Community colleges nationwide are joining forces with local nonprofits to provide people who are homeless with job training and a path to a degree, Ellie Ashford reports for Community College Daily.
A recent survey from the University of Wisconsin found that approximately 14% of community college students are homeless. Some schools are now making an effort to specifically recruit individuals who are homeless and provide them with job training and a path to receiving a college degree.
"Community colleges are designed to serve the most vulnerable populations," says Carlos Turner Cortez, president of San Diego Community College's Continuing Education Department (SDCE).
In an effort to promote social justice and equity, SDCE partnered with Rescue Mission, an organization that serves people who are homeless and other at-risk populations. SDCE offers non-credit courses in parenting and completing a high school equivalency credential to residents of Rescue Mission's shelter and clients of similar programs. Future courses may include culinary art, as well as training for administrative assistants and accounting technicians.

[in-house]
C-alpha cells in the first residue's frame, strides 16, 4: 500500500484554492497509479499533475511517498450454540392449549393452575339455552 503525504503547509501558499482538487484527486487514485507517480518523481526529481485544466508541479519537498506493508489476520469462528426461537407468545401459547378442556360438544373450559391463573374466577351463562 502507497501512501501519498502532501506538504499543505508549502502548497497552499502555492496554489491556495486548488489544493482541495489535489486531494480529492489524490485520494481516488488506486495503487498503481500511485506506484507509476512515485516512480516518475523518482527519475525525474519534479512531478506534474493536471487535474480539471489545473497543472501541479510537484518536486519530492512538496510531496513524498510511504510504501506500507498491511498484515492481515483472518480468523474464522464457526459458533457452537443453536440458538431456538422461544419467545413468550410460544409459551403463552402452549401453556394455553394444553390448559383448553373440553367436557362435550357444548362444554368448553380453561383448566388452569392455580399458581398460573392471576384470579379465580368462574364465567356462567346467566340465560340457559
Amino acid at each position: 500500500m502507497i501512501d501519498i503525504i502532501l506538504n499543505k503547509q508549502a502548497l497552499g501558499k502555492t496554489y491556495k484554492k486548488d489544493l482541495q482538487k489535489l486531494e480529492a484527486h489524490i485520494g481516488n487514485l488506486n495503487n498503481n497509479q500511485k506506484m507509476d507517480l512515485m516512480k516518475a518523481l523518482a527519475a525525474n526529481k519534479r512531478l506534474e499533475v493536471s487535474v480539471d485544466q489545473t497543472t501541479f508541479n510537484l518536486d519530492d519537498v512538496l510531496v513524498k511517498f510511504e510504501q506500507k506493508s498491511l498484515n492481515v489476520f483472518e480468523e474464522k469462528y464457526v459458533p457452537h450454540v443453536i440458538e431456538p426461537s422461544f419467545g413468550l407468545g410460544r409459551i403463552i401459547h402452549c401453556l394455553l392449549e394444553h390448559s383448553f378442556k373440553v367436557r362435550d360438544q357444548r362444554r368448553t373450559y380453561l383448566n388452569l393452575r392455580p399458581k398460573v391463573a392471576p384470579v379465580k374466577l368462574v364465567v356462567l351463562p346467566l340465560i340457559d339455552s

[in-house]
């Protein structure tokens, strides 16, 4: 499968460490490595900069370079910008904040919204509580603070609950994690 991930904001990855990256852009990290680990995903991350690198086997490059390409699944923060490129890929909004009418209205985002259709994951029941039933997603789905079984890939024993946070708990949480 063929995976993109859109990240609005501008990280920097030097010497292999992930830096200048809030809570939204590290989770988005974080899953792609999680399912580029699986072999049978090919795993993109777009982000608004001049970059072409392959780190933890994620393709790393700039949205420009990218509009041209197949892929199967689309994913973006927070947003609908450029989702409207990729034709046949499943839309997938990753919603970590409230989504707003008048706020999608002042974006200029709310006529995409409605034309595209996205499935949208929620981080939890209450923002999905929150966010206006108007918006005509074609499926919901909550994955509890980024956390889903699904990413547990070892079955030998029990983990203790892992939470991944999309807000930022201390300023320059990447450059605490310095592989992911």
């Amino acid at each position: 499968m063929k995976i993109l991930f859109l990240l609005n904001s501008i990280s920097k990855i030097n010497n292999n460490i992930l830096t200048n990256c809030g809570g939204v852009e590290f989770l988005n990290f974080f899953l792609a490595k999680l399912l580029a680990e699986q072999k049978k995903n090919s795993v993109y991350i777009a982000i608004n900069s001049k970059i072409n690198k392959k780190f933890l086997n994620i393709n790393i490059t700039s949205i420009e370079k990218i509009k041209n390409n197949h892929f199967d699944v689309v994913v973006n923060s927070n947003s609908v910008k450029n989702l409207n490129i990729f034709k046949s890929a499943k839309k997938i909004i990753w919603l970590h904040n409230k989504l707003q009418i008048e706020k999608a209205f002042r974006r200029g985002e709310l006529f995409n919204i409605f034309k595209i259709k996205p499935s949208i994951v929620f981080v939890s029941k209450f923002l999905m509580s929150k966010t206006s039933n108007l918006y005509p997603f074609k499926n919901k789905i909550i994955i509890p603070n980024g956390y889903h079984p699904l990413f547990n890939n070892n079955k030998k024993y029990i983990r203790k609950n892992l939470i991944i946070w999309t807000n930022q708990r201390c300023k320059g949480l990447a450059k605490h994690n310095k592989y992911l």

In Texas, Lone Star College joined forces with the Montgomery County Homeless Coalition (MCHC) to create a workforce training program. Lone Star will train approximately 40 of MCHC's clients as certified line cooks and sous chefs. Lone Star plans to begin recruiting for the program in the fall and will provide students with childcare, food, and utilities.
In New York City, the nonprofit Partnership for the Homeless teamed up with Guttman Community College, LaGuardia Community College, and the Borough of Manhattan Community College to provide career-readiness programming and soft skills to single mothers who are underemployed and formerly homeless. "We provide various levels of support to make the transition from a high school diploma or GED to postsecondary education a little smoother," says Mario McMichael, director of the partnership's Economic Opportunities Program (Ashford, Community College Daily, 5/12).
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